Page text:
However such angelic/daemonic rulers are, almost certainly, as part of their job description, the spiritual forces behind earthly power structures. (See the later chapters of Daniel for this idea of the heavenly princes of the nations.)
Do you have any specific example? The "princes" of Greece and Persia oppose Gabriel and Michael in the sky. They don't manipulate political events on the ground as far as I can tell.
Daniel 10:20
Then he said, "Do you understand why I came to you? But I shall now return to fight against the prince of Persia; so I am going forth, and behold, the prince of Greece is about to come.
Almost certainly refers to the spiritual battles supposed to lie behind the fall of the Persian empire and its replacement by the kingdoms of Alexander and his successors.

Andrew Criddle

andrewcriddle
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Re: The Origins of Christianity

Post by andrewcriddle » Mon Jun 13, 2016 4:51 am

MrMacSon wrote:
andrewcriddle wrote: The crucifixion of the Christ is Pauline and hence earlier than 70 CE.
neilgodfrey wrote: Of course the crucifixion of the Christ is Pauline and pre-70.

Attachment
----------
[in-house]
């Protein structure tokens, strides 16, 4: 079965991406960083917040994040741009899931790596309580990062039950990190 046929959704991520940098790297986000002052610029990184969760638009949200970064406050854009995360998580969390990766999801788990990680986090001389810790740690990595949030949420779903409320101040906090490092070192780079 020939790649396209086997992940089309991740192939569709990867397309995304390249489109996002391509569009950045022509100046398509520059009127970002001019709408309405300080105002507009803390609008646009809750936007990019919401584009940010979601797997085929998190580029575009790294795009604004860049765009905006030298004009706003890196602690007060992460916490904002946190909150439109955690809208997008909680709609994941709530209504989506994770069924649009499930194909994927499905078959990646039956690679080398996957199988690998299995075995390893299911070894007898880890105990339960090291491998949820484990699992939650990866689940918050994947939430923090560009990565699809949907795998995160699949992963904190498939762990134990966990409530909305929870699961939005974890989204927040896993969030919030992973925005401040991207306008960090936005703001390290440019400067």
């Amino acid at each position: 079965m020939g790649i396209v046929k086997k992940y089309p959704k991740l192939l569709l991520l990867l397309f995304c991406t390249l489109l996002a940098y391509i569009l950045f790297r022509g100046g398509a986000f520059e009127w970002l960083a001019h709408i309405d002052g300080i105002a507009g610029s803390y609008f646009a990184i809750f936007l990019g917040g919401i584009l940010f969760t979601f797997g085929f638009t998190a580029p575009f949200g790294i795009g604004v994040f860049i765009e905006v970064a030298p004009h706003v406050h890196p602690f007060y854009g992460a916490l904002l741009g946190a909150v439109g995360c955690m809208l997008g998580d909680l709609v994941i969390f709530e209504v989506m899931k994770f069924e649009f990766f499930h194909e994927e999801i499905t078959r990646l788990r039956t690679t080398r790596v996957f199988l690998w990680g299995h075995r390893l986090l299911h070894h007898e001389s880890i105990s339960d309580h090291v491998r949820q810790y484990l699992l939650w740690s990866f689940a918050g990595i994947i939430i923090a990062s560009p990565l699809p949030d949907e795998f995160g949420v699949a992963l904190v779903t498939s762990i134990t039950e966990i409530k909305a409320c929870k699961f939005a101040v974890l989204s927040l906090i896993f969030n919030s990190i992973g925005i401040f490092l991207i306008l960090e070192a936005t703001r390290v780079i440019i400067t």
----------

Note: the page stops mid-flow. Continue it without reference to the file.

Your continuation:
On what basis do you both say these things? and, What do you mean by the crucifixion of 'the Christ'?
Both Neil and I regard the core Paulines as pre-70.

But the real argument in this thread has been; assuming at least FTSOA that Paul is before 70 CE does this mean that something like Christianity as we know it is older than 70 CE. ?

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Clive
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Re: The Origins of Christianity

Post by Clive » Mon Jun 13, 2016 5:07 am

Should there not be a Platonic heavenly crucifixion to mirror - (actually the heavenly one is the real one) - the earthly one?

So we have some extremely messy problems to untangle!

Judaism continually writes morality stories to try and explain the latest goings on, and wags fingers at the failed attempts of the earlier ones, unless they can find a few successes.

Everything has a real version happening in the heavens.

It is never obvious if the heroes are real, are hugely corrupted or are fictional. Herodotus asserts Helen is real for example.

My personal impression is that with Jesus we are looking at an extremely heavily invented character, much like Romulus, Achilles, Hercules, to attempt to ground the activities of the gods in a specific locality that hits a few buttons and eventually spreads.

Yes christing is far older than 70, but very vague. Things are not really frozen until the first versions of creeds are written.